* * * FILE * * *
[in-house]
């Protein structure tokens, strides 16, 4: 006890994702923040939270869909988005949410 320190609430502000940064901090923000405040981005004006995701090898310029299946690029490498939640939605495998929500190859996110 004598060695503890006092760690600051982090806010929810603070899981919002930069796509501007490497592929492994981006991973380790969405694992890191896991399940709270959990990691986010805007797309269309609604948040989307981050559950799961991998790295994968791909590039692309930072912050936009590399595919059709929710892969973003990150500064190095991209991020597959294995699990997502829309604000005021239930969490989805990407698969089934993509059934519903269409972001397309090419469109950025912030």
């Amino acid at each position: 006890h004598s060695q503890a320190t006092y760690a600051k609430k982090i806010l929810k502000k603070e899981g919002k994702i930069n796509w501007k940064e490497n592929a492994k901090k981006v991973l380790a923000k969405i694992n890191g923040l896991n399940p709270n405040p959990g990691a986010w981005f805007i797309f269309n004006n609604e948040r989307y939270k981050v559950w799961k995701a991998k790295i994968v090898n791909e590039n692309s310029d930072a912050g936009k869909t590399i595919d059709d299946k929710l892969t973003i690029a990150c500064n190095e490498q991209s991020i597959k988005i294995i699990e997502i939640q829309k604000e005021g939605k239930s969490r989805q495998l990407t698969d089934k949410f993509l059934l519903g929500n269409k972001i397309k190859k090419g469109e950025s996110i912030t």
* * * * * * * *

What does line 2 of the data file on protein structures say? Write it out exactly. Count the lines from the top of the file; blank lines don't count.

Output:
């Protein structure tokens, strides 16, 4: 006890994702923040939270869909988005949410 320190609430502000940064901090923000405040981005004006995701090898310029299946690029490498939640939605495998929500190859996110 004598060695503890006092760690600051982090806010929810603070899981919002930069796509501007490497592929492994981006991973380790969405694992890191896991399940709270959990990691986010805007797309269309609604948040989307981050559950799961991998790295994968791909590039692309930072912050936009590399595919059709929710892969973003990150500064190095991209991020597959294995699990997502829309604000005021239930969490989805990407698969089934993509059934519903269409972001397309090419469109950025912030």